Effects on Ecosystem - Air pollutants
The effects of pollutants on ecosystem become visible after a long period of exposure. In highly industrialised countries the vegetation has been exposed to pollutants for several years. Consequently their devastating effects on terrestrial and aquatic ecosystem has long been observed. These are mainly due to wet (acids like sulphuric and nitric acid dissolved in water) or dry (gases affecting directly vegetation and soil) deposition of acid in combination with other air pollutants such as 03, hydrogen flouride (HF) and particulates. Acid rain is defined as the precipitation of water in the form of rain or snow that possesses a pH between 3.7 and 3.0.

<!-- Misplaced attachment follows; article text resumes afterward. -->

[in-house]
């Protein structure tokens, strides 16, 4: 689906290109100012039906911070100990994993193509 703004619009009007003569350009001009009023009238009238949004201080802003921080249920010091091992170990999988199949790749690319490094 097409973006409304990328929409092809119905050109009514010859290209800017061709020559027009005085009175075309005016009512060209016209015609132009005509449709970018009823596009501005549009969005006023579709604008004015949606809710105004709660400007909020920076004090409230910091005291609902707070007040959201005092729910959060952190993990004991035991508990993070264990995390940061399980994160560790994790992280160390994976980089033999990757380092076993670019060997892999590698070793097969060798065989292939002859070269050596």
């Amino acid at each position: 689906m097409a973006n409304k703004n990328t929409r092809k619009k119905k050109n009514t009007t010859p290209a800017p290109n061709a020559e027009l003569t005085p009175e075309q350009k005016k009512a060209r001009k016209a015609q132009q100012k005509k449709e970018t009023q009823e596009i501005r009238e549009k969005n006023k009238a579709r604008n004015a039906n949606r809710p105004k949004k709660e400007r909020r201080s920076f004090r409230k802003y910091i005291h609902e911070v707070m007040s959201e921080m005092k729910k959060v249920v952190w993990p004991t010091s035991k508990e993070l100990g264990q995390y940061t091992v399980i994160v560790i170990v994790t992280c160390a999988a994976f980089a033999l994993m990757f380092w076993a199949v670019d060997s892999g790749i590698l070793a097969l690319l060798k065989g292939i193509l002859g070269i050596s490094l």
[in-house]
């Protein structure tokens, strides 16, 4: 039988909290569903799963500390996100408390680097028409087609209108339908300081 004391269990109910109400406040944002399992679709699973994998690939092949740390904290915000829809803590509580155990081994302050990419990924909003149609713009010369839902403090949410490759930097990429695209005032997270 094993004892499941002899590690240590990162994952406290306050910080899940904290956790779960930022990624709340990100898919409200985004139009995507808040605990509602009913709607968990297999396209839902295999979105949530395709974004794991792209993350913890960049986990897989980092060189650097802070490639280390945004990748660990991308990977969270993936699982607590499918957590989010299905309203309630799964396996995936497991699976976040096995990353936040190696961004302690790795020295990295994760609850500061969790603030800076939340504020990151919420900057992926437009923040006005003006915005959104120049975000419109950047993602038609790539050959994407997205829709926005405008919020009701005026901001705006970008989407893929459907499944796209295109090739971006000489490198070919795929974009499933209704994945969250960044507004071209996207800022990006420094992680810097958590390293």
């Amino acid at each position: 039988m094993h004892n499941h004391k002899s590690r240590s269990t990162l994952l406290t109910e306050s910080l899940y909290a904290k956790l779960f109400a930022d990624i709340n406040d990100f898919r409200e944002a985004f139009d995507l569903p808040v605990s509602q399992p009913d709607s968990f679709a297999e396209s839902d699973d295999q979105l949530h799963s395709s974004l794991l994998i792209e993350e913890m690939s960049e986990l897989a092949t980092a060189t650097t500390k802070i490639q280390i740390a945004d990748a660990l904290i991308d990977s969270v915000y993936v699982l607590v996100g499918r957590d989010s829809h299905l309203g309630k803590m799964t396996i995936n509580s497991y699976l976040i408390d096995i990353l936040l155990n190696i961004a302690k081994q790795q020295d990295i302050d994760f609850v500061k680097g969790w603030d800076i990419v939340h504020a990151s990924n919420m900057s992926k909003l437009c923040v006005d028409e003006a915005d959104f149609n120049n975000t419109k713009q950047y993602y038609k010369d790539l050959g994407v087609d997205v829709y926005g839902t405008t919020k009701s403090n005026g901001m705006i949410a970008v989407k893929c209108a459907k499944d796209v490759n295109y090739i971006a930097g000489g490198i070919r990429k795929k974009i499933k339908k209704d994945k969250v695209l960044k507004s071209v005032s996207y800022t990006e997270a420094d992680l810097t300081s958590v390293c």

Some of the trees are covered with lichens and the fruiting bodies of decomposers. The condition of trees is quite frightening. The forest floor is covered with dry brittle, pealing branches of uprooted trees. Trees such as spruce, pine, birch, ash, alder, maple and oak are among the dead. In 1985, the cost of forest death in Germany was estimated at $1 billion. A long-term reduction in radial growth of many kinds of trees is observed in United States. The most severely affected forests were located on the windward slope of mountains enshrouded in cloud or fog and had been under stress for some time. The damage caused are due to ozone and other photochemical oxidants, sulphur dioxide, deposition of nitrogen compounds, acid precipitation, heavy metal deposition and organic chemicals. In the previous section we have already explained how air pollutants affect plants directly or indirectly by changing nutrient status of the soil. However, our understanding of the acid rain phenomena and its ecological effect is fragmentary. Acid rain affects yield, resistance and species diversity of terrestrial ecosystem.